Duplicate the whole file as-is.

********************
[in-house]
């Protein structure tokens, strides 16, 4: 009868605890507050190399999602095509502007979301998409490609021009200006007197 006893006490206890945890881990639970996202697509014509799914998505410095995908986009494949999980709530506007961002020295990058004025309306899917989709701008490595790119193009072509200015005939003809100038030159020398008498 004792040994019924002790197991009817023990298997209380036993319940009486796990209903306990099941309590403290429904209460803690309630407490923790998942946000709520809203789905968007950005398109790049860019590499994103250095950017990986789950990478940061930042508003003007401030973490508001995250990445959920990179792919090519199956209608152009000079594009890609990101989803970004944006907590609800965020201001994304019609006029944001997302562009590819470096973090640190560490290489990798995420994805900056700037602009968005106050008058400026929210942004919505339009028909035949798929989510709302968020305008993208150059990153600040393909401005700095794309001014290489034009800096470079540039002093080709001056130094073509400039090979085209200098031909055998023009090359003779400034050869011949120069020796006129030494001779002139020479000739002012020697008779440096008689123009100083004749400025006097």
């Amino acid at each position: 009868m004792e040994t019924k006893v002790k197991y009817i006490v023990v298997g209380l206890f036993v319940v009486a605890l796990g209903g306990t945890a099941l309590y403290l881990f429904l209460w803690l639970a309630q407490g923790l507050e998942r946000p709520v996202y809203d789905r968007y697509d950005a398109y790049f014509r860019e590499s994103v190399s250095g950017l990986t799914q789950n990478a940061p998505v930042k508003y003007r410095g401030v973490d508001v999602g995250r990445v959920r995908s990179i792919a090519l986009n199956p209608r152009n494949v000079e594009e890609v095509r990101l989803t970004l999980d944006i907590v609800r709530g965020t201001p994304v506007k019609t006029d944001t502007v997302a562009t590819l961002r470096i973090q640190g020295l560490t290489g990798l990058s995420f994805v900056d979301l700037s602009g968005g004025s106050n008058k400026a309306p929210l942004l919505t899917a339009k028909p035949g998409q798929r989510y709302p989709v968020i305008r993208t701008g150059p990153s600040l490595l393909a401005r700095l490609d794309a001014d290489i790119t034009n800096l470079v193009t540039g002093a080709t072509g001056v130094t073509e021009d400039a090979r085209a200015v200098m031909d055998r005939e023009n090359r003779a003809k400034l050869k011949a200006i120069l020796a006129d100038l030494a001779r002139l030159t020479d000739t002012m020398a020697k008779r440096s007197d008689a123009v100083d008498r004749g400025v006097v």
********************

[in-house]
């Protein structure tokens, strides 16, 4: 009868605890507050190399999602095509502007979301998409490609021009200006007197 006893006490206890945890881990639970996202697509014509799914998505410095995908986009494949999980709530506007961002020295990058004025309306899917989709701008490595790119193009072509200015005939003809100038030159020398008498 004792040994019924002790197991009817023990298997209380036993319940009486796990209903306990099941309590403290429904209460803690309630407490923790998942946000709520809203789905968007950005398109790049860019590499994103250095950017990986789950990478940061930042508003003007401030973490508001995250990445959920990179792919090519199956209608152009000079594009890609990101989803970004944006907590609800965020201001994304019609006029944001997302562009590819470096973090640190560490290489990798995420994805900056700037602009968005106050008058400026929210942004919505339009028909035949798929989510709302968020305008993208150059990153600040393909401005700095794309001014290489034009800096470079540039002093080709001056130094073509400039090979085209200098031909055998023009090359003779400034050869011949120069020796006129030494001779002139020479000739002012020697008779440096008689123009100083004749400025006097």
């Amino acid at each position: 009868m004792e040994t019924k006893v002790k197991y009817i006490v023990v298997g209380l206890f036993v319940v009486a605890l796990g209903g306990t945890a099941l309590y403290l881990f429904l209460w803690l639970a309630q407490g923790l507050e998942r946000p709520v996202y809203d789905r968007y697509d950005a398109y790049f014509r860019e590499s994103v190399s250095g950017l990986t799914q789950n990478a940061p998505v930042k508003y003007r410095g401030v973490d508001v999602g995250r990445v959920r995908s990179i792919a090519l986009n199956p209608r152009n494949v000079e594009e890609v095509r990101l989803t970004l999980d944006i907590v609800r709530g965020t201001p994304v506007k019609t006029d944001t502007v997302a562009t590819l961002r470096i973090q640190g020295l560490t290489g990798l990058s995420f994805v900056d979301l700037s602009g968005g004025s106050n008058k400026a309306p929210l942004l919505t899917a339009k028909p035949g998409q798929r989510y709302p989709v968020i305008r993208t701008g150059p990153s600040l490595l393909a401005r700095l490609d794309a001014d290489i790119t034009n800096l470079v193009t540039g002093a080709t072509g001056v130094t073509e021009d400039a090979r085209a200015v200098m031909d055998r005939e023009n090359r003779a003809k400034l050869k011949a200006i120069l020796a006129d100038l030494a001779r002139l030159t020479d000739t002012m020398a020697k008779r440096s007197d008689a123009v100083d008498r004749g400025v006097v």